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A Question

After decades of doing it for some reason it occurred to me today that the standard American response to “Thank you” is actually fairly odd.

What does “You’re welcome” have to do with it?

8 comments

1 Badtux { 01.06.13 at 1:56 pm }

It’s an acknowledgement that you’re pleased at being thanked?

2 Steve Bates { 01.06.13 at 5:42 pm }

All the young people I know respond “No problem,” which is even more irrelevant, and usually not true!

3 Bryan { 01.06.13 at 10:40 pm }

Some more information – I have been asked about this by some non-native English speakers who don’t understand why we use the adjective, “welcome”, in this situation. I didn’t have any idea.

Actually, “No problem” is essentially what you say is many other languages, Steve, and is easy to translate.

There must be a reason that has been lost over time.

4 Badtux { 01.07.13 at 10:22 am }

If you say ‘I welcome your thanks’ it means ‘I accept it and approve of it.’ I have no idea how that got shortened down to “You’re welcome” though.

5 Kryten42 { 01.07.13 at 10:33 am }

Well… Acording to “Kitty” (how appropriate) on Yahoo! Answers:

Good question! I didn’t know the answer so I researched it a bit.

The phrase you’re welcome, as a response to thank you, dates only from the early part of the 20th century. The first record of it is in W. W. Jacobs’ Short Cruises: “‘Thank you,’ said the girl, with a pleasant smile. ‘You’re quite welcome,’ said the skipper.” This usage popped up so late because welcome meant “well come” (i.e., one’s arrival was pleasing) prior to that time, and that was broadened to include such meanings as “pleasing” or “acceptable”. That group of meanings, however, arose in Middle English due to the influence of Old French bien venu, “welcome” (literally, “well come”). In Old English, welcome, which had the form wilcuma, meant “one whose coming is pleasing” or applied to someone who was “acceptable as a visitor”. It was formed from wil- or will- “will, desire” and cuma “comer, guest”.

The sense in you’re welcome is one of “it was pleasing to me to do” whatever it was that you were thanked for.

Source(s): I googled it!

Where did the phrase “you’re welcome” come from?

So Bryan, you are not the first to ask. :D

BTW, the above reference is found in the OED (Oxford English Dictionary):

OED: ” d. you are (or you’re) welcome: a polite formula used in response to an expression of thanks.
[1907 W. W. JACOBS Short Cruises ii. 34 'Thank you,' said the girl, with a pleasant smile. 'You're quite welcome,' said the skipper.]“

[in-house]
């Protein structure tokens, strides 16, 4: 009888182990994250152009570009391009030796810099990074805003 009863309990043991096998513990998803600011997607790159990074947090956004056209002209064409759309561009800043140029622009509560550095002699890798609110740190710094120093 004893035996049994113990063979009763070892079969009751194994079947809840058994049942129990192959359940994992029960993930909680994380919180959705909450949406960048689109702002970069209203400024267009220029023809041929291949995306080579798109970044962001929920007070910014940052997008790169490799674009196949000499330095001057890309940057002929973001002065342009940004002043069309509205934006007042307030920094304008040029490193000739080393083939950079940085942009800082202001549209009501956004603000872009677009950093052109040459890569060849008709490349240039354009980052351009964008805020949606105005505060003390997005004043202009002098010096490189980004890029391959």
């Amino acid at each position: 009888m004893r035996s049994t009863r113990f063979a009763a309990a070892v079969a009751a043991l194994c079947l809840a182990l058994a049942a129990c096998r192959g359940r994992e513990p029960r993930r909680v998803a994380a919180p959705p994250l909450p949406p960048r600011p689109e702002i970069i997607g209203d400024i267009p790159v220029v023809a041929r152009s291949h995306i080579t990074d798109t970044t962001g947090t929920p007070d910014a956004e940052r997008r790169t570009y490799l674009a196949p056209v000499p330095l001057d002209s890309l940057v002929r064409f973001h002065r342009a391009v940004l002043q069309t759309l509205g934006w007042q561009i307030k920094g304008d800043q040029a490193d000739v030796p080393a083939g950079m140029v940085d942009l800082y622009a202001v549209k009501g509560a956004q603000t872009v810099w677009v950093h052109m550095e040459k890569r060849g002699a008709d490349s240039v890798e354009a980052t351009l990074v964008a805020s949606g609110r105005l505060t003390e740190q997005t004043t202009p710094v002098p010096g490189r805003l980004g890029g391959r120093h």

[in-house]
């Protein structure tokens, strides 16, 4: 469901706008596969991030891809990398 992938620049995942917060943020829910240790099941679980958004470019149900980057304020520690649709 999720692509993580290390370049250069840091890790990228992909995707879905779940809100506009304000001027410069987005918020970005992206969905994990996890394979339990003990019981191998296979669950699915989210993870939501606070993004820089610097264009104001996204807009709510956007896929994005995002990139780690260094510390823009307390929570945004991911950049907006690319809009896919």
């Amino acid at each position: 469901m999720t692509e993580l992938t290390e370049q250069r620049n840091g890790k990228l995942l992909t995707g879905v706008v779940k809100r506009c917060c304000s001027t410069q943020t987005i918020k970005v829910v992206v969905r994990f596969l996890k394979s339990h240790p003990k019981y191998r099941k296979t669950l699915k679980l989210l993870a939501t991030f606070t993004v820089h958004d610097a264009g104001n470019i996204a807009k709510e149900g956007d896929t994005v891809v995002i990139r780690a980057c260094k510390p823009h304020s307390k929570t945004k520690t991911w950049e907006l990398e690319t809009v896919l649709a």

6 Bryan { 01.07.13 at 7:39 pm }

So, we will never really know why W.W. Jacobs decided to do this to us, but the usage was accepted.

I really should get the OED on disk, but the sucker really is expensive. None of what pass for libraries in this area have it available to the general public.

7 Kryten42 { 01.08.13 at 9:16 am }

Don’t bother m8! It’s not worth the money, even at half the price! I have v4 (from 2010) and it only works on XP (and even then I had a hell of a time). It uses the old ShockWave Flash (.SWF) format, and only works with their bundled viewer, which is a 16-bit app! I used my trusty hard-bound OED Concise Edition (only 1 volume, the full OED is 20). ;) It’s cheaper and far more reliable! :lol:

You can get an online subscription to the full OED and other resources for US$49.95/yr. Info here:

Oxford Dictionaries Pro Subscription

And this is what you get for your money:

What can you do with an Oxford Dictionaries Pro subscription

8 Bryan { 01.08.13 at 10:45 pm }

Thanks for the link, even if it is going to cost me money. The Concise is a solid dictionary for almost everything except when you are dealing with English language documents more than a century old. Some words have changed radically over time and the OED is the only resource that really covers those changes for so much of the language. When you are trying to understand why people did things it is important to know what they wrote at the time doesn’t have the same meaning today.

The problem with people basing arguments on dictionary definitions, is whether the definition is valid for the time in question. A good example is the Liberal Party of Australia which reflects a much older meaning of ‘liberal’ which is referred to as ‘conservative’. It does tend to change what you think you read.